K.C. Chiefs Coach Andy Reid: The Epitome Enigma

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The honeymoon is over. After a 9-0 start and an 11-5 record with a playoff berth in 2013 the love affair between Kansas CIty Chiefs fans and Coach Andy Reid is now officially in jeopardy. For now, the honeymoon is certainly over. If this really was like an actual love relationship that your own daughter was having with a potential suitor, we’d all be suggesting to take it slowly and date for two or three years. In other words, take time to get to know each other first. Well, it’s been long enough for us to see certain patterns arising with Coach Reid and I’m not sure when we’re going to get Dr. Jekyll or when we’re going to get Mr. Reid?

It doesn’t take a terabyte of memory to recall when Andy Reid said bluntly following the game one debacle against the Tennessee Titans, “It’s my fault for not getting the ball into the hands of our best playmaker Jamaal Charles.” At the time, such admitted frankness was refreshing. Now, after watching Coach Reid make the exact same mistake on Sunday afternoon, it’s at the very least… creepy. You could call it “schizo” or even a bit Jekyll-n-Hyde-ish but in any event, you can’t ignore it.

What I think really happens is… when pressured… Andrew Walter Reid slips into panic mode. Even if you consider it a little bit of panic… it is panic. It reminds me of what happens to some kids who are studying in school and reading right along… and then something happens to distract them… and suddenly they are living a different reality.

Andy Reid literally loses his place on the page.

What page? The play chart he is holding in his hand throughout the whole game.

The evidence for this is wide. In fact, some Philly fans warned us about this behavior when we signed him as a coach.

The clock mismanagement at the end of halves is another sign that their is a breakdown in the thinking… or focusing… processes for Coach Reid.

Do I have a degree in Psychology? Yes, but that’s really beside the point. I have not sat down with Andy Reid and made any kind of personal assessment of his pathological history or personality traits. However, as it is with so many students who walk through my door, their “ongoing deviance” hits me in the face soon enough.

Am I attacking Andy Reid’s character? I don’t think so at all. I am a big Andy Reid supporter. Always have been, always will be. Andy Reid’s character is sterling. A family man. A church going Mormon with high values. Andy Reid is to be admired… personally and professionally.

That’s right, professionally Reid deserves much adulation for his accomplishments and is respected around the league as one of the top coaches out there today.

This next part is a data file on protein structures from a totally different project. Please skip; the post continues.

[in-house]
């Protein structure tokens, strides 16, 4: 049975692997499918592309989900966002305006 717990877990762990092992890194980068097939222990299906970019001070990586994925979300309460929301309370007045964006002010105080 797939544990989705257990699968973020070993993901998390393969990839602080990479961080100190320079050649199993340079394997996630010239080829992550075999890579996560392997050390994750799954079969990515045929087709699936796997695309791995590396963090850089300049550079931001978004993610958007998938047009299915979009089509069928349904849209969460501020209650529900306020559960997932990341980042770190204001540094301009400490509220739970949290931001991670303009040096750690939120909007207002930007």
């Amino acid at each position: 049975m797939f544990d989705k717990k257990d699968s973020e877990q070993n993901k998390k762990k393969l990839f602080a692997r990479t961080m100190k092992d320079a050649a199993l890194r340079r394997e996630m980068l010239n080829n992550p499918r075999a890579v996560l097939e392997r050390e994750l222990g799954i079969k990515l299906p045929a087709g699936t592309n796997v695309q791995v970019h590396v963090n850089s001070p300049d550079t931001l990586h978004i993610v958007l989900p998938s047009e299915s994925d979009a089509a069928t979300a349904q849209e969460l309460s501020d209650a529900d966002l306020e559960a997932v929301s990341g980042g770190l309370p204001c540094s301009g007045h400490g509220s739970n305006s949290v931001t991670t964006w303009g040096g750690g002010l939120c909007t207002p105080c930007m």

However, Andy Reid is not a perfect person (or coach) and he’ll tell you that himself. That’s why he says… on a regular basis… “There are things we all can work on to improve and that goes for the coaches too, including myself.”

If someone says they made a mistake and then changes their behavior, they are to be congratulated. If they apologize and then repeat the same exact mistakes? What then? After all,

  • Knile Davis rushed for 100+ yards in the past two games but was given 7 total snaps in this contest and 2 runs total. That’s unforgivable.
  • Travis Kelce had 2 total touches.
  • 31 passing plays and 19 running plays is reverting to his Philly cheese mistakes days.
  • 1 touch for DeAnthony Thomas (DAT) from the LOS. 2 touches for DAT in returns.

On Monday, in his piece called “The Kansas City Chiefs Lost For The Wrong Reasons,” Lyle Graversen shared a striking fact about the passing targets vs. the 49ers,

"“…Alex Smith had 31 attempts and Jamaal Charles, Knile Davis, Dwayne Bowe, Travis Kelce, and DeAnthony Thomas only saw a combined total of 13 targets.”"

Now, there are primary and secondary receivers, and some of this responsibility can be laid to rest right at the feet of Alex Smith. However, the Chiefs playmakers must be the one’s on the receiving end of the play design. The play design drawn up by Coach Reid. Any variance from that pattern must be stopped by the head coach and pointed out to the QB… during the game.

The Chiefs players were clearly good enough to win on Sunday. That’s significant when you consider that the 49ers have been to two straight NFC Championship games (and I might add that one Alex Smith helped them get to one of those). Yes, Chiefs players made mistakes but the fault for this loss lies with the head coach for his bad decisions.

Denial often follows bad decisions too. When Andy Reid was asked why Jamaal Charles only got four carries in the first half he first skirted the issue by talking about… other drives… the second half… bad blocking… and then offered this up,

"“… we could’ve done a better job of giving him more carries and a better opportunity, in particular – when I say look in the mirror – that third and one. If I had to do it all over again – and this is hindsight – but I’d probably come back and hand it to him and give him an opportunity to make a play.”"

It’s that kind of inconsistency that drives me crazy.

If you understand the dynamics of one person calling another person “crazy” it’s usually based on one person… the one calling the other crazy… who is angry for something they’ve done. Consequently, coming to the conclusion that the person who made you angry is having a psychotic break, isn’t going to help you, or them.

So, what the heck really happened on Sunday to Andy Reid when it comes to his play calling because he’s clearly not seeing clearly? I’ll give you the answer to that question right now.

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K.C. Chiefs Coach Andy Reid: The Epitome Enigma